Posts Tagged ‘Ginger Snaps’

JIM RICHARDS SHOWGRAM: RICHARD ON THE BEST HORROR MOVIES FOR HALLOWEEN!

Richard joins NewsTalk 1010 host Jim Richards on the coast-to-coast-to-coast late night “Showgram” to talk about the best movies to watch on Halloween, why Canada makes great horror movies and why “Frankenstein” is still scary 88 years after its release.

Listen to the whole thing HERE!

THE MARILYN DENNIS SHOW: TOP 5 HORROR CLASSICS FOR HALLOWEEN!

Richard sits in on Canada’s number-one rated mid-morning show, “The Marilyn Denis Show,” to discuss five of his favorite films for Halloween.

5. “A Quiet Place” from 2018, a unique and unsettling horror film.

4. “May” from 2002, directed by Lucky McKee. Really underrated horror film that deserves to be better known than it is.

3. “Psycho” from 1960, Directed by Alfred Hitchcock. I still get creeped out in the shower.

2. “Ginger Snaps” from 2000, Directed by John Fawcett. Great reinvention of the werewolf myth.

1. “The Exorcist” from 1973. Directed by William Friedkin. The single scariest night at the movies this ten year old ever experienced.

Watch the whole thing HERE!

HELLIONS: 3 STARS. “hallucinogenic horror that is more weird than scary.”

Screen Shot 2015-09-22 at 2.08.26 PMCanadian horror, and I don’t mean Tim Horton’s running out of Timbits just before your coffee break, but the kind of scary movies we make, tends to turn convention on its head.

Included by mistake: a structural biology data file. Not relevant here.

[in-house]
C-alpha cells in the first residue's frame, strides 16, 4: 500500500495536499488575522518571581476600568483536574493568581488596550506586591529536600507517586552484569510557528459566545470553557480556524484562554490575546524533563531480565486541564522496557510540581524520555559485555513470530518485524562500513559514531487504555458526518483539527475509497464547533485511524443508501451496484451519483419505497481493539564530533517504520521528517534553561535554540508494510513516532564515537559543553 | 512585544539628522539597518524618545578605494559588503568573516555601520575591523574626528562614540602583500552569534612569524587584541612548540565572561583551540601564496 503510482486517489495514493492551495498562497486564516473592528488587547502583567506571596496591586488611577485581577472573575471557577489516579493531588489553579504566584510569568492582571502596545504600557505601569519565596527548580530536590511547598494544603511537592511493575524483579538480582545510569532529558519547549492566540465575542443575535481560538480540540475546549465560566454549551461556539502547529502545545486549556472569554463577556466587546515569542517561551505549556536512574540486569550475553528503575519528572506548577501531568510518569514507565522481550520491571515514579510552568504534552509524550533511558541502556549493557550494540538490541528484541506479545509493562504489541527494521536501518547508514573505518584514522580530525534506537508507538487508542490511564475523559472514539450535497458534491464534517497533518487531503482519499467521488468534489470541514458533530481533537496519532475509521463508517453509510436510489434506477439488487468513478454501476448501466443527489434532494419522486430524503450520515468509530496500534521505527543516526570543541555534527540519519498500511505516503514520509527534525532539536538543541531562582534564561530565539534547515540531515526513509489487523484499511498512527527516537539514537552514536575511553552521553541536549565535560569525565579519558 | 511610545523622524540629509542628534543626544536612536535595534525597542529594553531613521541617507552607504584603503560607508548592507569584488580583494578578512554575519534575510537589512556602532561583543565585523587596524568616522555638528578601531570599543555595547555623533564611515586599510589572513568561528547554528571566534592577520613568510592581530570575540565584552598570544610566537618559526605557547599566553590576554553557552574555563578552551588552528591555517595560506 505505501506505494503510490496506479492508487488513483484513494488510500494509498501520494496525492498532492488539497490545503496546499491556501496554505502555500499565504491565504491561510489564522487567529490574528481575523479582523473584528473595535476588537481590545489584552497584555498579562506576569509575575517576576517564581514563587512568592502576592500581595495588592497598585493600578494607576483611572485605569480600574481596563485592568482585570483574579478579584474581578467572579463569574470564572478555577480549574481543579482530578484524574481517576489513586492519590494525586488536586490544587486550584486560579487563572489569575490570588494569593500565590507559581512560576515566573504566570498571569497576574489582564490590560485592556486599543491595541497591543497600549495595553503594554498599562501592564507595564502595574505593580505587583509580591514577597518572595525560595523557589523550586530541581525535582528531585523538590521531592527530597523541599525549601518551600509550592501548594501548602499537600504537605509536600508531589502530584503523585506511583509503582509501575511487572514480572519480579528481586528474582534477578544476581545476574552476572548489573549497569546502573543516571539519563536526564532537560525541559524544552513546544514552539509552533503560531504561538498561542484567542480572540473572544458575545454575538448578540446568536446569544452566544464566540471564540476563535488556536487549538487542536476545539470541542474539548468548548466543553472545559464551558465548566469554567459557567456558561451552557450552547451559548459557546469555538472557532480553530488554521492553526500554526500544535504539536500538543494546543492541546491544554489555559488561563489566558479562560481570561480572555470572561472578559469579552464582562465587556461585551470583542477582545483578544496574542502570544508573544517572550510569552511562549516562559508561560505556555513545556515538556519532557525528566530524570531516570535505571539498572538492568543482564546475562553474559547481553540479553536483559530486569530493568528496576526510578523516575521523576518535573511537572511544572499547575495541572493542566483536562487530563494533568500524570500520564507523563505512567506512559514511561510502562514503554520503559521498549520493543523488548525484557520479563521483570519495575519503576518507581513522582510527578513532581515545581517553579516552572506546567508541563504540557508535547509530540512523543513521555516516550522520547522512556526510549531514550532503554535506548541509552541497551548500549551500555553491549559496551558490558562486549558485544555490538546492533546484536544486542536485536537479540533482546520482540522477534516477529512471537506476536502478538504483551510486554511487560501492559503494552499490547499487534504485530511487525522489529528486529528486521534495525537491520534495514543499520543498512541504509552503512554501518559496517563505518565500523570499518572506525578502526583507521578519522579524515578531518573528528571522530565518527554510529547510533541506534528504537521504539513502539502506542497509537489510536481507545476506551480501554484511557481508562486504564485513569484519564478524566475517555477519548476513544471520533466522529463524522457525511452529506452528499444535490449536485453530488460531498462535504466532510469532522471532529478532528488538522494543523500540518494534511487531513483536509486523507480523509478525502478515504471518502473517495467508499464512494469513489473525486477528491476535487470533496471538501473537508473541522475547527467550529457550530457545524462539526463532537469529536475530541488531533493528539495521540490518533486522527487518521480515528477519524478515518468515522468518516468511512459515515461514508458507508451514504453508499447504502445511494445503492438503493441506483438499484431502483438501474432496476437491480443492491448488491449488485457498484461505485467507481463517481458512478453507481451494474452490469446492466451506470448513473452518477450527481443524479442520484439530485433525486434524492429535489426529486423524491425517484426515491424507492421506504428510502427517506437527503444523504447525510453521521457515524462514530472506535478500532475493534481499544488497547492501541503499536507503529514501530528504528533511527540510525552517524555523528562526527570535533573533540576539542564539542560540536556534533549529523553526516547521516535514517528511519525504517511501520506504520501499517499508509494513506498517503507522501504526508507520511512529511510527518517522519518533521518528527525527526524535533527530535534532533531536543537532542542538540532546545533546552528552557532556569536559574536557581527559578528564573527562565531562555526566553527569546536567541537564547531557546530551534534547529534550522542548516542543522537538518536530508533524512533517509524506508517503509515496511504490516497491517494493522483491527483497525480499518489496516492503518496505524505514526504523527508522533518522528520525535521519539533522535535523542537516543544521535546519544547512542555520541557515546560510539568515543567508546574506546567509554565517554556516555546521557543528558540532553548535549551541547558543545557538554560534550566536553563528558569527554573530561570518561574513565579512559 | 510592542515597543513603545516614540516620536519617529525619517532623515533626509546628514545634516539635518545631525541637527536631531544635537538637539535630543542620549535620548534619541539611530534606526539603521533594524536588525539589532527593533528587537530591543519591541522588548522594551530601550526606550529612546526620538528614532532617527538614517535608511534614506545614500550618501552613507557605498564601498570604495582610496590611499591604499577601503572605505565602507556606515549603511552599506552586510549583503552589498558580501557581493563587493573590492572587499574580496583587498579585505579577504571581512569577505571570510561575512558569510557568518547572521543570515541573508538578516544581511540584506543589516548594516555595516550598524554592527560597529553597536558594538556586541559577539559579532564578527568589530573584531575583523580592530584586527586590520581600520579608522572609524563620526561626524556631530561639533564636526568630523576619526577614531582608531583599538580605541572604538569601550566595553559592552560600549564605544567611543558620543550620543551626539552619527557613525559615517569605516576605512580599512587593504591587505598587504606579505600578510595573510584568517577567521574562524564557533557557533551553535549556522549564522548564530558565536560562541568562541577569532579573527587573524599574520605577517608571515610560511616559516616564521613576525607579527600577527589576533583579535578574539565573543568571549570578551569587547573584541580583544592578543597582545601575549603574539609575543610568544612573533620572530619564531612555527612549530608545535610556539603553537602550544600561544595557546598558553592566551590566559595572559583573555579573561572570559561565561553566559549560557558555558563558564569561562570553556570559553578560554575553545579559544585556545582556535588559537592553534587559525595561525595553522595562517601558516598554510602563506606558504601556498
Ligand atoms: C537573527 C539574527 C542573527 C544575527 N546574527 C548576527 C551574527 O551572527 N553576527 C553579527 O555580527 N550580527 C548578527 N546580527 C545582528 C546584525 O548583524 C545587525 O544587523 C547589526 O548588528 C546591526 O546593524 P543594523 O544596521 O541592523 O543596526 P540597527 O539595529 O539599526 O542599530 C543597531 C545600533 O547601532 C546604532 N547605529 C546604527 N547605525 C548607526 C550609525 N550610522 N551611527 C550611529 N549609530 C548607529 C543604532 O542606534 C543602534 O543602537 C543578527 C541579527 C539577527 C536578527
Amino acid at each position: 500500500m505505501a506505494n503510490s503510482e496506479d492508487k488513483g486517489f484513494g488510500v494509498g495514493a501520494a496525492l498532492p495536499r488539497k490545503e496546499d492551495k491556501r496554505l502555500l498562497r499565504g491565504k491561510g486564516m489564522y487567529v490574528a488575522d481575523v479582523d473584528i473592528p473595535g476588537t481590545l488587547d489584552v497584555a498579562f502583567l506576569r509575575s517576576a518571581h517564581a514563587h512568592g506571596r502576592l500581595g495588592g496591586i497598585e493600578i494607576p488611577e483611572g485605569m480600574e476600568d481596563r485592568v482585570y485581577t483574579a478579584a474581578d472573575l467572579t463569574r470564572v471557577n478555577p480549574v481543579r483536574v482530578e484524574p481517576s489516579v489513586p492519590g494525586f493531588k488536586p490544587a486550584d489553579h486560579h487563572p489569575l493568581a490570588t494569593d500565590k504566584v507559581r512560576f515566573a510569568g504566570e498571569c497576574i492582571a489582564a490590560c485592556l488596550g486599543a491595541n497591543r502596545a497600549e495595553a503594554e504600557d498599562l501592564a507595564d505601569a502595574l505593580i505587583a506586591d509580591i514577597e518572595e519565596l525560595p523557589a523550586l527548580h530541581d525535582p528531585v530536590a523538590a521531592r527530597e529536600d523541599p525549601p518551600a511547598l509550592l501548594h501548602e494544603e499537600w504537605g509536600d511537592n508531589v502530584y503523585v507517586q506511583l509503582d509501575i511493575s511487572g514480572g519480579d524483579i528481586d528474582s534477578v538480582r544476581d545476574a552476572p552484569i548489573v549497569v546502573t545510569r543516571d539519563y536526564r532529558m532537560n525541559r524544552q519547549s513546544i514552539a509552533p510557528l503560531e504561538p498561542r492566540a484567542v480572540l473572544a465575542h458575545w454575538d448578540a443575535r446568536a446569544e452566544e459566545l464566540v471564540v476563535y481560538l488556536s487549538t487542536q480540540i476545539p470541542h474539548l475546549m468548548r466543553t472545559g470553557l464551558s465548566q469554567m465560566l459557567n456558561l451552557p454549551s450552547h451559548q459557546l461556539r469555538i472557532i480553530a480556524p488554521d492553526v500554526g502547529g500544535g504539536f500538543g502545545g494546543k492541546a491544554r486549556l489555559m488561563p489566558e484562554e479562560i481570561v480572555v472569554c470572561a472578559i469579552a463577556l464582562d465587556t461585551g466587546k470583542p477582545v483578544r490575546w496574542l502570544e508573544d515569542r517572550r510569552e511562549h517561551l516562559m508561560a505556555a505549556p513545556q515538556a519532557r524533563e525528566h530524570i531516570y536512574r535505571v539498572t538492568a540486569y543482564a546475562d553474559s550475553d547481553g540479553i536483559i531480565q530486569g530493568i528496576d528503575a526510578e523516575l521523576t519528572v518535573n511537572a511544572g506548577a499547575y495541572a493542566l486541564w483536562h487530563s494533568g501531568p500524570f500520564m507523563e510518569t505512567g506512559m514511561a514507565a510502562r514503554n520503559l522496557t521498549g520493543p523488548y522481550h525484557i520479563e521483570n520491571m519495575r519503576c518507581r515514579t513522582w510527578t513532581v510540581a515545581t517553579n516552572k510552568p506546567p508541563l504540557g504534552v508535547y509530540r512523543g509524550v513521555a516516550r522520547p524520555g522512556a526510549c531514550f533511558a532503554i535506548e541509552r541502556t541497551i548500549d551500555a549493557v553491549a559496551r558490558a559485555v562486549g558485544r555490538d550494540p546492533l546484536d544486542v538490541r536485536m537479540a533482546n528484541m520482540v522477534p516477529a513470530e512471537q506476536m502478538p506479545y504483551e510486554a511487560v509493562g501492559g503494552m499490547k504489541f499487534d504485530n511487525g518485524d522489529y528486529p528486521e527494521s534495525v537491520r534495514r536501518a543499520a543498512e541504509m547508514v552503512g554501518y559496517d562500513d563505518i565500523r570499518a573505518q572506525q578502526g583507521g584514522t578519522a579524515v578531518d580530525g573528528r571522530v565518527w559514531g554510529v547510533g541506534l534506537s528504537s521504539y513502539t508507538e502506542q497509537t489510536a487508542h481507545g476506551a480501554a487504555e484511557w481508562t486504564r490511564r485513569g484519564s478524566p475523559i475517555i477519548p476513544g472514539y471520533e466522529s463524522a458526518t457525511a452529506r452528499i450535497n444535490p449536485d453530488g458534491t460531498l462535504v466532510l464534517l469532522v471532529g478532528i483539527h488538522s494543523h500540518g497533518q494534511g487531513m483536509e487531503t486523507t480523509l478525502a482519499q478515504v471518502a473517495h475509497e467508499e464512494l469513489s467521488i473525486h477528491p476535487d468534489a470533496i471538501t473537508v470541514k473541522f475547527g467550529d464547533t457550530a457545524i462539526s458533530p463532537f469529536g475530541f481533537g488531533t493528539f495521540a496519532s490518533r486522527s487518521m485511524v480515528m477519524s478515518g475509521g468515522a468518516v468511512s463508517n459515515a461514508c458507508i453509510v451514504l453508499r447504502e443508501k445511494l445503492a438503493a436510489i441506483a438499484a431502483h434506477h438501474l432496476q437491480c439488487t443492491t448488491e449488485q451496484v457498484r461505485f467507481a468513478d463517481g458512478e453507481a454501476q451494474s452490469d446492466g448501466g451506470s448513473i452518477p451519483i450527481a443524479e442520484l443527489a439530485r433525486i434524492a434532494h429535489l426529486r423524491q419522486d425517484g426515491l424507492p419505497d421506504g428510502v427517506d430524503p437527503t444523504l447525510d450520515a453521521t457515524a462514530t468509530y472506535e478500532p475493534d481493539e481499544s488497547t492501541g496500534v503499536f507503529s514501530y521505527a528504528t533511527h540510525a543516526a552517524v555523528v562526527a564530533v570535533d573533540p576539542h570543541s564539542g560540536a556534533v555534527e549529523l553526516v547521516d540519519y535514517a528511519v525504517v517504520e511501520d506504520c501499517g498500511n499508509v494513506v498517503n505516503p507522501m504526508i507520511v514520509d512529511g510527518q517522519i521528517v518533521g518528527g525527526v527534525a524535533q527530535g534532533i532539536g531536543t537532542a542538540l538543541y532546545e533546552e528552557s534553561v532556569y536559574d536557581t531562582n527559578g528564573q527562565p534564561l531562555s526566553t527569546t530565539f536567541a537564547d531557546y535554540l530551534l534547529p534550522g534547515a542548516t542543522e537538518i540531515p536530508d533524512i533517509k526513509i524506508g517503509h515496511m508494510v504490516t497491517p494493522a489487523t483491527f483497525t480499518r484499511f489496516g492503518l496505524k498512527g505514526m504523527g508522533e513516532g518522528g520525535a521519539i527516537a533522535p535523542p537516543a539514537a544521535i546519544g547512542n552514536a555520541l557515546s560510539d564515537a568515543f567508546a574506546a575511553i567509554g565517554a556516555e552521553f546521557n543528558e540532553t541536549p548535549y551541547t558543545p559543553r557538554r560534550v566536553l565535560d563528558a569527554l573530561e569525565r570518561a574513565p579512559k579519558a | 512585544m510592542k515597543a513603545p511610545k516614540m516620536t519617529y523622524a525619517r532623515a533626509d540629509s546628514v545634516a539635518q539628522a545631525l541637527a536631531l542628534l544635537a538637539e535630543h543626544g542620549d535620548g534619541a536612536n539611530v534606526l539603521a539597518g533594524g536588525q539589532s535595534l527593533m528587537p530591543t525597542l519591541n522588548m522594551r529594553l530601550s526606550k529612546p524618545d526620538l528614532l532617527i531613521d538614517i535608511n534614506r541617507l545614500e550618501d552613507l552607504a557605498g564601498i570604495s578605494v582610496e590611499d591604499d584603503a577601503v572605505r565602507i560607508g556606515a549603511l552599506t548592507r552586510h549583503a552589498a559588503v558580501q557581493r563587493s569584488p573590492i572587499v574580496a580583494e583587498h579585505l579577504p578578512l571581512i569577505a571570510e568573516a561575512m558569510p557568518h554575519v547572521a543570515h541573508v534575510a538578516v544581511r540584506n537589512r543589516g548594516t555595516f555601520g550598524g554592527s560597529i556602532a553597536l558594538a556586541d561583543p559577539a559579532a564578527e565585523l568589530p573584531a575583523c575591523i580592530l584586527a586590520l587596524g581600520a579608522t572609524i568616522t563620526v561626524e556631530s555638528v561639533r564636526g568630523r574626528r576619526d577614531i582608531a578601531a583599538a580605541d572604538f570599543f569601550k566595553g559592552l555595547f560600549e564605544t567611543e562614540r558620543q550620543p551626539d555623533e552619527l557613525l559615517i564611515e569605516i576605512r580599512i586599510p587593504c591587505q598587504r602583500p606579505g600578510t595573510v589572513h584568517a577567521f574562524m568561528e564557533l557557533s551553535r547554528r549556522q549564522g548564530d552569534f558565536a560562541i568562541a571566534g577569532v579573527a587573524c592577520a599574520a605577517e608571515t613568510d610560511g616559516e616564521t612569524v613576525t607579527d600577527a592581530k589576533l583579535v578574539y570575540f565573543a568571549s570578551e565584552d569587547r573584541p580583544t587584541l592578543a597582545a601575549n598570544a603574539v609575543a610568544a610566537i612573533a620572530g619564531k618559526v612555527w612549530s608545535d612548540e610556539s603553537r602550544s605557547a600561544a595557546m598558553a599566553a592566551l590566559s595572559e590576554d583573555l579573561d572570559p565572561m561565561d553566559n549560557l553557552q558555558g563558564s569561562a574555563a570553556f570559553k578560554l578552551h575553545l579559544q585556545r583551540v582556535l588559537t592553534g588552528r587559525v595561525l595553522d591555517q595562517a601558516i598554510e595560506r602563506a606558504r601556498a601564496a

How many hack comics have joked about the beastly effects of PMS? “Ginger Snaps” takes those jokes one step further in a wickedly humorous feminist werewolf allegory. Other examples of distinctive CanCon horror include “Black Christmas,” a movie shot in Toronto that set the template for most of the slasher films of the 1980s and ’90s, “Cannibal Girls,” an early horror comedy, and don’t even get me started on the squirmy body terror of David Cronenberg.

“Hellions,” a new film that smashes up “The Brood” and “Are You Afraid of the Dark,” is a fresh look at the Devil Child genre.

Chloe Rose is Dora, a pregnant high schooler left home alone on Halloween. She’s waiting for her boyfriend (Luke Bilyk) to come over but before he gets there kids in creepy costumes come to the door. At first it seems harmless, but when the same kids reappear, this time with Dora’s boyfriend’s head in their candy sack, things take a terrifying turn for the macabre.

Director Bruce McDonald, working from a script by “The Colony” screenwriter Pascal Trottier, has made a film hat is short on actual hardcore scares, but long on unease. McDonald uses visual tricks—nightmarish red and pink colour palettes, slow motion and inky darkness—dreamy sequences and a spooky children’s chant to underline Dora’s mounting fear.

“Hellions” isn’t the kind of slice-and-dice movie we’ve come to expect from home invasion movies like “You’re Next.” Instead it’s a loosely plotted, hallucinogenic horror that is more weird than scary.